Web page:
Perkasa attacks K Shanmugam, Singapore’s Home Affairs Minister for saying that Singapore Malays are doing better than Malaysian Malays…

3 April 2017


Perkasa: Singapore minister’s remark an insult to King, government

April 3, 2017

Perkasa says statement made by K Shanmugam, who is Singapore’s home affairs minister, on Singapore Malays doing better than Malays in Malaysia, was uncalled for.


PETALING JAYA: Malay right-wing group Perkasa wants Wisma Putra to send a letter of protest to Singapore for comments attributed to a senior minister comparing Singapore Malays with Malaysian Malays.

Singapore Home Affairs Minister K Shanmugam had been reported as saying that Singapore Malays are better off in terms of education standing, skills and wealth than those of similar ethicnicity in Malaysia or Indonesia.

Perkasa deputy chairman Sirajuddin Salleh said the statement made by Shanmugam was uncalled for.

“I am concerned about the statement. It is not diplomatic and is an insult to the King and the government of Malaysia,” he told FMT when asked to comment on Shanmugam’s statement.

Sirajuddin said Malaysia and Singapore were close neighbours and there should be greater diplomacy between both countries.

“I hope Wisma Putra will issue a strong protest letter. To me, the remark is not good. I will not touch on the content because it is very subjective.

“It is just like if he comes to my house and says something that is not nice. Whether he is right or not, that is subjective, but in this case, it is not very nice,” Sirajuddin said.

Singapore Malays better off, claims minister

April 2, 2017

‘Our competition is no longer just Malaysia or Indonesia, we are competing with the world,’ says Home Affairs Minister K Shanmugam.

PETALING JAYA: Singapore Malays are better in terms of education standing, skills and wealth than a Malaysian or Indonesian Malay, says Home Affairs Minister K Shanmugam.

“With a stable, strong political system, with a strong government, with a guarantee for the minorities … with this framework, we can become the community that Muslim societies in other countries look towards and say, this is the example,” he said at the annual seminar organised by the Association of Muslim Professionals, reported ChannelNews Asia.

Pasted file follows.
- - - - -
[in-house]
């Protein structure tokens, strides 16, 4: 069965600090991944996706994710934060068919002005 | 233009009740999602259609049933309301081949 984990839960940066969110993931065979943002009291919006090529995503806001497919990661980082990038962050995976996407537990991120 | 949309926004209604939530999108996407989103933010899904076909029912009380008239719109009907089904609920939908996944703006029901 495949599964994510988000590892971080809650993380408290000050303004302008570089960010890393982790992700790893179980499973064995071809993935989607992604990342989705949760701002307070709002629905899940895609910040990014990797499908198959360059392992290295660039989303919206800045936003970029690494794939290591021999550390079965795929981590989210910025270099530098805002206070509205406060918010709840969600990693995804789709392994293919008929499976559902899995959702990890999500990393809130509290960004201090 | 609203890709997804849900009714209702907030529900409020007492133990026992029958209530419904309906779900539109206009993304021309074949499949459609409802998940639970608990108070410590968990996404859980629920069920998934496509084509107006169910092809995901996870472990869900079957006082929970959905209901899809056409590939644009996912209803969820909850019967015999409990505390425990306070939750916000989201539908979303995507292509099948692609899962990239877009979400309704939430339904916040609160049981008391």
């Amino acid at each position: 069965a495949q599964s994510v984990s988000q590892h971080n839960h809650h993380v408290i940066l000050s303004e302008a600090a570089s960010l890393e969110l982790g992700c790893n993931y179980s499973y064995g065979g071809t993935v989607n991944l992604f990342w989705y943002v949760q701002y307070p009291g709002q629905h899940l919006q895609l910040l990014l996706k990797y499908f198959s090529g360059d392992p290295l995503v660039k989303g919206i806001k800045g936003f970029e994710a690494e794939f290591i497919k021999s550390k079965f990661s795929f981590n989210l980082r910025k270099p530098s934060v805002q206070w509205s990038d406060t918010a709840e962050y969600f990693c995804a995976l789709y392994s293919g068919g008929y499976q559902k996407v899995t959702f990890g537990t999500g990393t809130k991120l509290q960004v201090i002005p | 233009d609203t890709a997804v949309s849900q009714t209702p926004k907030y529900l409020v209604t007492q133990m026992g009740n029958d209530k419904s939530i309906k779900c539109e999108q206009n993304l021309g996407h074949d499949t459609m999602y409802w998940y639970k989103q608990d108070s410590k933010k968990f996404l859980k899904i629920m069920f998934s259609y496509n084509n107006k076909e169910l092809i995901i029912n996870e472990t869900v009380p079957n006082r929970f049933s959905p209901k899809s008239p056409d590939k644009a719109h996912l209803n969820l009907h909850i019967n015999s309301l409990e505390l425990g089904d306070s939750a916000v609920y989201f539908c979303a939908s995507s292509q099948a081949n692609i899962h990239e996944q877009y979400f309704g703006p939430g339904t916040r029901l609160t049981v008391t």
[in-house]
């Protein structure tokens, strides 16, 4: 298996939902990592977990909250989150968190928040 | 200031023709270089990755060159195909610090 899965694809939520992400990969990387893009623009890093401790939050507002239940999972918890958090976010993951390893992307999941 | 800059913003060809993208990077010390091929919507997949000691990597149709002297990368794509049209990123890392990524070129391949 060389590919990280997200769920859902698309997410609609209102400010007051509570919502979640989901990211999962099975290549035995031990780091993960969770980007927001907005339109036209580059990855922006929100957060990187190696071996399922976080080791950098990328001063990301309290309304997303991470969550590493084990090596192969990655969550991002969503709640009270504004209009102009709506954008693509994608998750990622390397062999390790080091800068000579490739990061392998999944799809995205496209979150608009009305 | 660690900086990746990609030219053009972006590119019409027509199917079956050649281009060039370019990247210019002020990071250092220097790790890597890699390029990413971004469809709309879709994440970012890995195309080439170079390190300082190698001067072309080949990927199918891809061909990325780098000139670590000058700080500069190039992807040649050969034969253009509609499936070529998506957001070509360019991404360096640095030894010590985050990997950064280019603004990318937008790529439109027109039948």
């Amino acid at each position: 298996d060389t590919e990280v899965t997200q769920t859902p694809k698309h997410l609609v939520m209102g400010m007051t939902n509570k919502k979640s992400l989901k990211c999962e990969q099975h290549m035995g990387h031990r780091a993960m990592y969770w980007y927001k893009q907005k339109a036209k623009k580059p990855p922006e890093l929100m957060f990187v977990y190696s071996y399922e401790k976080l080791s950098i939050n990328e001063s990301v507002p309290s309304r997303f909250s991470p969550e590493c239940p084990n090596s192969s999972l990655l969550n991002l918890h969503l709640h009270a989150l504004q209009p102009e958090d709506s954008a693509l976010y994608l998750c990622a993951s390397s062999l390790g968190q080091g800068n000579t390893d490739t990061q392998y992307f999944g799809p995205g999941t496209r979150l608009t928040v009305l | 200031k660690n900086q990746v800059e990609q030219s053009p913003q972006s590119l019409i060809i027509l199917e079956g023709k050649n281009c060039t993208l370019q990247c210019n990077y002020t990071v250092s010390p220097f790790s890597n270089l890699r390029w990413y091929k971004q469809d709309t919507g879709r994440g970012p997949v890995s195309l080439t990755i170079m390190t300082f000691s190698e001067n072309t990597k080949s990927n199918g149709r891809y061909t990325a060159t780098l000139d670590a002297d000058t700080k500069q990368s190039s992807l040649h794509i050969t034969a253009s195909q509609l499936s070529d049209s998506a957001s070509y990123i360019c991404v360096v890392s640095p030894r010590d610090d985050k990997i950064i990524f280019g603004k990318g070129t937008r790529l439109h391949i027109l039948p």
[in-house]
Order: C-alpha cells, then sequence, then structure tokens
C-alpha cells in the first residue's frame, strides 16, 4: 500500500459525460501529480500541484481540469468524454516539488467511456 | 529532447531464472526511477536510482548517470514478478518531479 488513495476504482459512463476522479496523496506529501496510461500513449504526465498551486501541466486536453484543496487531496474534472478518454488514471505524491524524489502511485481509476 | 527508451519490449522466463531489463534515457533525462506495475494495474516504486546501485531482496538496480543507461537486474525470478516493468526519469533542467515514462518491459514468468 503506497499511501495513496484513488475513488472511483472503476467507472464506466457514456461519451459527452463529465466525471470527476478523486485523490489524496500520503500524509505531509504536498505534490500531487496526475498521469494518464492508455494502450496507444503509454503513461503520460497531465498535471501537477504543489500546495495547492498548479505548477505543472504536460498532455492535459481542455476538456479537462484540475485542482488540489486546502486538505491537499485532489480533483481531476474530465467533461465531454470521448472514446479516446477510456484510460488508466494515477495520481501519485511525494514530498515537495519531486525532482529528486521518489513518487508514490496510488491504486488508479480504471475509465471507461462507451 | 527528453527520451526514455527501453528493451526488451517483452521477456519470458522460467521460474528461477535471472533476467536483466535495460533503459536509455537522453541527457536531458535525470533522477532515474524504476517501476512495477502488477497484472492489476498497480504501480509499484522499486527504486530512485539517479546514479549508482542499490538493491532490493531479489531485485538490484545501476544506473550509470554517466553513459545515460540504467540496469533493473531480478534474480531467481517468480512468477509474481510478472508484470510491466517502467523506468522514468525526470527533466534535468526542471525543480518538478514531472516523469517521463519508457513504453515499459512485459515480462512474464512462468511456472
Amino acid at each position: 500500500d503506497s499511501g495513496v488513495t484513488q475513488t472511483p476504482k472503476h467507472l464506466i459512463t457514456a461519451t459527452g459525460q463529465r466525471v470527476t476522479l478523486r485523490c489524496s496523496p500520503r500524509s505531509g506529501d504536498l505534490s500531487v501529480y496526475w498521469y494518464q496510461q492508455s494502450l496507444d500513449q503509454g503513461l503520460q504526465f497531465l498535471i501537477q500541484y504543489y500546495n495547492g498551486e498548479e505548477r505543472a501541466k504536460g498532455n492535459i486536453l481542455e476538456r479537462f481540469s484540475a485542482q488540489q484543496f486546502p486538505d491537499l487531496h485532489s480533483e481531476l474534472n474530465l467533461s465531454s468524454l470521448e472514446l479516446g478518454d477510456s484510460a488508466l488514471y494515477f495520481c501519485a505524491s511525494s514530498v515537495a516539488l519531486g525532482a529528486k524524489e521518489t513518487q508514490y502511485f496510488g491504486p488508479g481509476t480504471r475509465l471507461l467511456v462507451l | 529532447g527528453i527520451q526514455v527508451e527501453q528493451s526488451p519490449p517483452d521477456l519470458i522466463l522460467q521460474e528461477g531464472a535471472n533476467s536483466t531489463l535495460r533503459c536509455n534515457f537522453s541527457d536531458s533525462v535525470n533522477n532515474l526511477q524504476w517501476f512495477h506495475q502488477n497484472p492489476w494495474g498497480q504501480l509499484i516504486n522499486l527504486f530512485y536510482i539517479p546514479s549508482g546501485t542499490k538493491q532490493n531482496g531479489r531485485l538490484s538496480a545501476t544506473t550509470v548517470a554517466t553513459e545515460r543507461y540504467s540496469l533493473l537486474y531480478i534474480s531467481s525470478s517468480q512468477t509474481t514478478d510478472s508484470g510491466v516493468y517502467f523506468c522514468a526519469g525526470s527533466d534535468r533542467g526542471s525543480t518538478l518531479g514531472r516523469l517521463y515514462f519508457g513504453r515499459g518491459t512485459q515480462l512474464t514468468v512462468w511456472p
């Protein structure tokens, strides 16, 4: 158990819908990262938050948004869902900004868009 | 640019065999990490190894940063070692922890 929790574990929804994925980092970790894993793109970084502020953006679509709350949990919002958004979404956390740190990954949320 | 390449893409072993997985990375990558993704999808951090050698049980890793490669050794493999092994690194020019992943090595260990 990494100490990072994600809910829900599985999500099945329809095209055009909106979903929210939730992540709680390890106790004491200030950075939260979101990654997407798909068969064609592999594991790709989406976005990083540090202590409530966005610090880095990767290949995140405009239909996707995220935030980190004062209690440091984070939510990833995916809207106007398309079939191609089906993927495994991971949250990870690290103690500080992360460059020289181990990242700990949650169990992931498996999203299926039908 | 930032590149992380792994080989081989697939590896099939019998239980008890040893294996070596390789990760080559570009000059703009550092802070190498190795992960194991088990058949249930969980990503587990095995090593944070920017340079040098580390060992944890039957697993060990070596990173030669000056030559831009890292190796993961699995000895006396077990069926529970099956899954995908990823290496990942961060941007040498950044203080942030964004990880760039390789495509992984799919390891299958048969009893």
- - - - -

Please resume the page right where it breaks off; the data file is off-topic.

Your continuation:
“Look at the progress in education – our PISA scores, look at mathematics, science, reading.

“Compare a Malay PMET (professionals, managers, executives and technicians) in Singapore and a Malay PMET in Malaysia, who is doing better.

“The same goes for the Indians, and for the Chinese in Singapore.

“Take them versus their counterparts across the causeway or around the region, we do better,” said Shanmugam.

However, he cautioned that while Singapore is doing better compared to many parts of the world, “within Singapore there is still a gap”, he said. “Our competition is no longer just Malaysia or Indonesia, we are competing with the world.”

He said the proportion of Malay Primary 1 students who go on to post-secondary education had doubled from 45% in 1995 to 93% in 2015. Those who eventually receive polytechnic diplomas, professional qualifications or university degrees have “gone up over a five-year period to 21%.”

He added that the proportion of Malays working as professionals, managers, executives and technicians increased to 28% in 2010 and the median real monthly income per capita has doubled since 1990.

Nearly 90% of Malay households own their own homes.

However, Shanmugam singled out three challenges facing the Malay-Muslim community: radicalisation, loss in jobs and the over-representation of Malays being caught for crimes and drug abuse.

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